It is safe to assume that contributing patches and updates to the Linux kernel is something beneficial to do — regardless of what you do or where you are in your career. For some, it might just be a diversion from their lives as a full-time software developer. For others, learning how to design and apply patches can even serve as one of the ways to enter the field of computing, even if you are 16 or are as old as 60. You might have spent the past 10 years backpacking around Asia or working as a golf instructor.
In any case, learning how to contribute means you will be furthering the continued expansion of Linux, as well to that common good of the open source community.
During the latest episode of The New Stack Makers podcast hosted by Alex Williams, founder and editor-in-chief of The New Stack recorded during the Open Source Leadership Summit, Shuah Khan, a Linux Fellow, at The Linux Foundation described what it takes to get started on your journey as a contributor to the Linux kernel.
The key to being one of over 10,000 contributors to the Linux kernel project is learning to figure out what the community needs, Khan said.
“I did have a kernel background already when I entered the community and I am always motivated to learn. But you also have to derive what you learn from the community,” Khan said. “The way I learned to derive from the community was to start interacting with the community, by fixing something that you think should be fixed and looking for areas to contribute.”
Khan said when you start sending patches that she found the community to be welcoming. “They are ready to help. They will give you positive tips,” Khan said. “They might say ‘hey, this is what we will accept and this is what we can’t accept. This is what has to work for us.’ And you learn from that interaction process.”
When first attempting to contribute to the Linux kernel, Khan said some people, admittingly, just give up.
“The first few steps are hard. So, if we can help, to get through that apprehension, so we can say ‘hey, we had to go through the same thing,” Khan said. “All of the maintainers today have to listen at some point in time. So, the program should help, to get over that apprehension about ‘where do I start.”
Khan said she first did her homework before contributing by subscribing to kernel-related mailing list “to understand the dynamics,” Khan said. “The process works like this: you walk into a room. People are gathering in small groups and are talking to each other,” Khan said. “You have to break into one of these conversations. That is the process of watching the mailing lists, watching the interaction and learning from that before you start sending out a patch.”
As a means to facilitate the onboarding process, in March, The Linux Foundation initiated CommunityBridge, which is a platform it said to help and support open source developers in a number of ways, including how to raise funding, provide information about security and to establish connections with mentors.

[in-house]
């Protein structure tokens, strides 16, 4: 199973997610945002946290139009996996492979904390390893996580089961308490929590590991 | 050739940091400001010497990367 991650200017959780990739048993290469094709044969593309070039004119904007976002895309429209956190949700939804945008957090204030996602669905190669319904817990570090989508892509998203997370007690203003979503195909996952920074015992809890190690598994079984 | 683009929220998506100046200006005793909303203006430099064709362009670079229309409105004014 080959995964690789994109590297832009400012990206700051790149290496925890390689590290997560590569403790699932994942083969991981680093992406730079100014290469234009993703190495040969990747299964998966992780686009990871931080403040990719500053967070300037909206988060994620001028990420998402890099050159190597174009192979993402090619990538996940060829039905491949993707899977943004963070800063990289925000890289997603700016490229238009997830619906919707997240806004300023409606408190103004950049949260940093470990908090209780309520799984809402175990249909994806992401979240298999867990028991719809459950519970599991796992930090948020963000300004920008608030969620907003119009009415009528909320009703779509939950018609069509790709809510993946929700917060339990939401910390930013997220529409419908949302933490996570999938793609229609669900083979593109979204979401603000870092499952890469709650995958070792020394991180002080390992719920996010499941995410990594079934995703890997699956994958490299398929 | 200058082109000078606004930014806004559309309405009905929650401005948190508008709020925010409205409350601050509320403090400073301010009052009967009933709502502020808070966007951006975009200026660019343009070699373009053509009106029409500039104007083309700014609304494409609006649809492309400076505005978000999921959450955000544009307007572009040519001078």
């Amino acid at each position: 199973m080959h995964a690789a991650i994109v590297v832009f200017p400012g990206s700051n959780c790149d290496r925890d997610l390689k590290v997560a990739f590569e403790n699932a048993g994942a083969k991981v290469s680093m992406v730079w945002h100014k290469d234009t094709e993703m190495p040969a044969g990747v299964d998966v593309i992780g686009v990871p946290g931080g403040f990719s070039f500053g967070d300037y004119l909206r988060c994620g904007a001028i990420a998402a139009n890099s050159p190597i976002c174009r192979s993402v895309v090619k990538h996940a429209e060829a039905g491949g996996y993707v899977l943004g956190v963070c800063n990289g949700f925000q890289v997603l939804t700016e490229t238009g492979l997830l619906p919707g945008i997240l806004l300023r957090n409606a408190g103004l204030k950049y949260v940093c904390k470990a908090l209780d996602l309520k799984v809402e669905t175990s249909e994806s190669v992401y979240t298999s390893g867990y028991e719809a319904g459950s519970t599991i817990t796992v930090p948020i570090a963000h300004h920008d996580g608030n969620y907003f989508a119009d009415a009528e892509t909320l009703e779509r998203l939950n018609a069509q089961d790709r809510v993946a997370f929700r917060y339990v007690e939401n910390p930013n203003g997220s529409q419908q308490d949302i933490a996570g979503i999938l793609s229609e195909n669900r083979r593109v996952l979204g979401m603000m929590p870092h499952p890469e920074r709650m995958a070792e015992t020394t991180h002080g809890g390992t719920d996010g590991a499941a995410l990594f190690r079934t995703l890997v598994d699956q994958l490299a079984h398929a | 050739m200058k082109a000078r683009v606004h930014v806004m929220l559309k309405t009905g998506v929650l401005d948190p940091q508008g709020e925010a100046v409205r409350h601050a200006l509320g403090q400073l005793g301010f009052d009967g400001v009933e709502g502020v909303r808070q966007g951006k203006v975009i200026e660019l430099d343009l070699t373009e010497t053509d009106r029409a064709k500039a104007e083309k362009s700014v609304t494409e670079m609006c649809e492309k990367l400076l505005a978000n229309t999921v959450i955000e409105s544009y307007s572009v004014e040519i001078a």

“Mentors help to channel the mentees,” Khan said. “They will have a guide that helps them to do the first patch or how to describe the first patch and answer questions such as. How do you send it out? Whom do you send it out to?”
While Khan may now be a Linux Fellow, she too, at one point as she describes, had to figure out how to get started as well in case one forgets.
Before becoming a Linux Fellow earlier this year, Khan was a senior Linux kernel developer at Samsung’s open source group for over five years until the end of last year. Her direct involvement with the open source community did not begin until after she began working at HP as a solution engineers, a position she held from the late 1990s for over a decade. There, at HP, her first experience working directly win the Linux kernel began while “kind of working behind the scenes,” Khan said.
Khan was immediately intrigued.
“I had friends working in the Linux kernel community at the time and I really like this — I really want to be involved more in the open source community and it evolved from there,” Khan said. “And then I got involved in in an Android project, which was taking Android forward to run on the main line. That was my first contribution to the community.”
In this Edition:
1:33: When you were first starting to get interested in technology, tell us about that time
4:54: What kind of work was that?
6:01: What are some of the learning lessons that you’ve had over the years?
10:25: How do you think that in comparison to the Linux Kernel developers and then thinking about an orchestration technology such as Kubernetes?
12:03: The different kinds of developers in the Linux kernel community
17:07: How to get started as a Linux Kernel developer.
The Linux Foundation is a sponsor of The New Stack.